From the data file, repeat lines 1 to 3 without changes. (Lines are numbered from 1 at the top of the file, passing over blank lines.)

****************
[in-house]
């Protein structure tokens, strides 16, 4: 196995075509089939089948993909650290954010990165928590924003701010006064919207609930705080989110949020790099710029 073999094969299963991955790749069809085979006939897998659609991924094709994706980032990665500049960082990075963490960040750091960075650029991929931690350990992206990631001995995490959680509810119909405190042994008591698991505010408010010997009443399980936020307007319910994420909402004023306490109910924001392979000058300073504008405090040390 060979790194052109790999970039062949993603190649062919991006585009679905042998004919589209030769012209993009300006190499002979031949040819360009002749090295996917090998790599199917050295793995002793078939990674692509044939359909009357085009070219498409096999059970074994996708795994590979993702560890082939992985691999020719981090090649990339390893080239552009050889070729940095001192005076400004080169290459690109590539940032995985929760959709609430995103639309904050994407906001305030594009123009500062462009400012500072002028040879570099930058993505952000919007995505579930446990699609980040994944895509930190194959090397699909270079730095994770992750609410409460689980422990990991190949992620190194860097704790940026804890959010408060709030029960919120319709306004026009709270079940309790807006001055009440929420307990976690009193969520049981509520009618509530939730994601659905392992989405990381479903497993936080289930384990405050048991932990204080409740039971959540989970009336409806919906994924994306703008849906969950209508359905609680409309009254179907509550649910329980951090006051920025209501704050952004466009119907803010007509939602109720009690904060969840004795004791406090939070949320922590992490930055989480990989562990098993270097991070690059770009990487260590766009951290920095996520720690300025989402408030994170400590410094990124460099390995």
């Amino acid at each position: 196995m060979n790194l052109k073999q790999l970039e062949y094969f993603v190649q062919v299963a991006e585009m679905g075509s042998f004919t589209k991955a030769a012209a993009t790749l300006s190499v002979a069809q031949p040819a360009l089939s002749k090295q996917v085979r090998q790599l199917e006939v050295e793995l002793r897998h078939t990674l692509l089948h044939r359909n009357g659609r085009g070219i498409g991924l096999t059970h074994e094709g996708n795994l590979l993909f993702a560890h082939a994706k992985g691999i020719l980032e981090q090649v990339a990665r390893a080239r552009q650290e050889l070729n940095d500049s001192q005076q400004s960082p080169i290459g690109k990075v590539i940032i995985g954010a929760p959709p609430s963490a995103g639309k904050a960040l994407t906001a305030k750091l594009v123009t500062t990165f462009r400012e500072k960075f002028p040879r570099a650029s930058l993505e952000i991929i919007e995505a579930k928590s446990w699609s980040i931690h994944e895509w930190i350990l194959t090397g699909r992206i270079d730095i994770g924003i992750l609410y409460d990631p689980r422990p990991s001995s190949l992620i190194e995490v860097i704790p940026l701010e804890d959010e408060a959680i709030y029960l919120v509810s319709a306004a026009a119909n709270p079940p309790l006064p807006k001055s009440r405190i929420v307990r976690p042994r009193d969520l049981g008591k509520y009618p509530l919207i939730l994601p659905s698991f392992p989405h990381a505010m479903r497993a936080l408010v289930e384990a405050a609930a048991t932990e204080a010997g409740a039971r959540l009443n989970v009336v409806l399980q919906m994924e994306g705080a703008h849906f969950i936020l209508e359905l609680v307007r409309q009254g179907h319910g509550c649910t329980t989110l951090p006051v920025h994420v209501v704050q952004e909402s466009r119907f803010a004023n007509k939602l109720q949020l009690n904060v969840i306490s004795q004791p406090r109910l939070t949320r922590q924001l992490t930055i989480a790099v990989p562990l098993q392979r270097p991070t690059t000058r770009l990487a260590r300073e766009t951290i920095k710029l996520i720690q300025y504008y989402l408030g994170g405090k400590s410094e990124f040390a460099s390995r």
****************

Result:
[in-house]
């Protein structure tokens, strides 16, 4: 196995075509089939089948993909650290954010990165928590924003701010006064919207609930705080989110949020790099710029 073999094969299963991955790749069809085979006939897998659609991924094709994706980032990665500049960082990075963490960040750091960075650029991929931690350990992206990631001995995490959680509810119909405190042994008591698991505010408010010997009443399980936020307007319910994420909402004023306490109910924001392979000058300073504008405090040390 060979790194052109790999970039062949993603190649062919991006585009679905042998004919589209030769012209993009300006190499002979031949040819360009002749090295996917090998790599199917050295793995002793078939990674692509044939359909009357085009070219498409096999059970074994996708795994590979993702560890082939992985691999020719981090090649990339390893080239552009050889070729940095001192005076400004080169290459690109590539940032995985929760959709609430995103639309904050994407906001305030594009123009500062462009400012500072002028040879570099930058993505952000919007995505579930446990699609980040994944895509930190194959090397699909270079730095994770992750609410409460689980422990990991190949992620190194860097704790940026804890959010408060709030029960919120319709306004026009709270079940309790807006001055009440929420307990976690009193969520049981509520009618509530939730994601659905392992989405990381479903497993936080289930384990405050048991932990204080409740039971959540989970009336409806919906994924994306703008849906969950209508359905609680409309009254179907509550649910329980951090006051920025209501704050952004466009119907803010007509939602109720009690904060969840004795004791406090939070949320922590992490930055989480990989562990098993270097991070690059770009990487260590766009951290920095996520720690300025989402408030994170400590410094990124460099390995």
């Amino acid at each position: 196995m060979n790194l052109k073999q790999l970039e062949y094969f993603v190649q062919v299963a991006e585009m679905g075509s042998f004919t589209k991955a030769a012209a993009t790749l300006s190499v002979a069809q031949p040819a360009l089939s002749k090295q996917v085979r090998q790599l199917e006939v050295e793995l002793r897998h078939t990674l692509l089948h044939r359909n009357g659609r085009g070219i498409g991924l096999t059970h074994e094709g996708n795994l590979l993909f993702a560890h082939a994706k992985g691999i020719l980032e981090q090649v990339a990665r390893a080239r552009q650290e050889l070729n940095d500049s001192q005076q400004s960082p080169i290459g690109k990075v590539i940032i995985g954010a929760p959709p609430s963490a995103g639309k904050a960040l994407t906001a305030k750091l594009v123009t500062t990165f462009r400012e500072k960075f002028p040879r570099a650029s930058l993505e952000i991929i919007e995505a579930k928590s446990w699609s980040i931690h994944e895509w930190i350990l194959t090397g699909r992206i270079d730095i994770g924003i992750l609410y409460d990631p689980r422990p990991s001995s190949l992620i190194e995490v860097i704790p940026l701010e804890d959010e408060a959680i709030y029960l919120v509810s319709a306004a026009a119909n709270p079940p309790l006064p807006k001055s009440r405190i929420v307990r976690p042994r009193d969520l049981g008591k509520y009618p509530l919207i939730l994601p659905s698991f392992p989405h990381a505010m479903r497993a936080l408010v289930e384990a405050a609930a048991t932990e204080a010997g409740a039971r959540l009443n989970v009336v409806l399980q919906m994924e994306g705080a703008h849906f969950i936020l209508e359905l609680v307007r409309q009254g179907h319910g509550c649910t329980t989110l951090p006051v920025h994420v209501v704050q952004e909402s466009r119907f803010a004023n007509k939602l109720q949020l009690n904060v969840i306490s004795q004791p406090r109910l939070t949320r922590q924001l992490t930055i989480a790099v990989p562990l098993q392979r270097p991070t690059t000058r770009l990487a260590r300073e766009t951290i920095k710029l996520i720690q300025y504008y989402l408030g994170g405090k400590s410094e990124f040390a460099s390995r």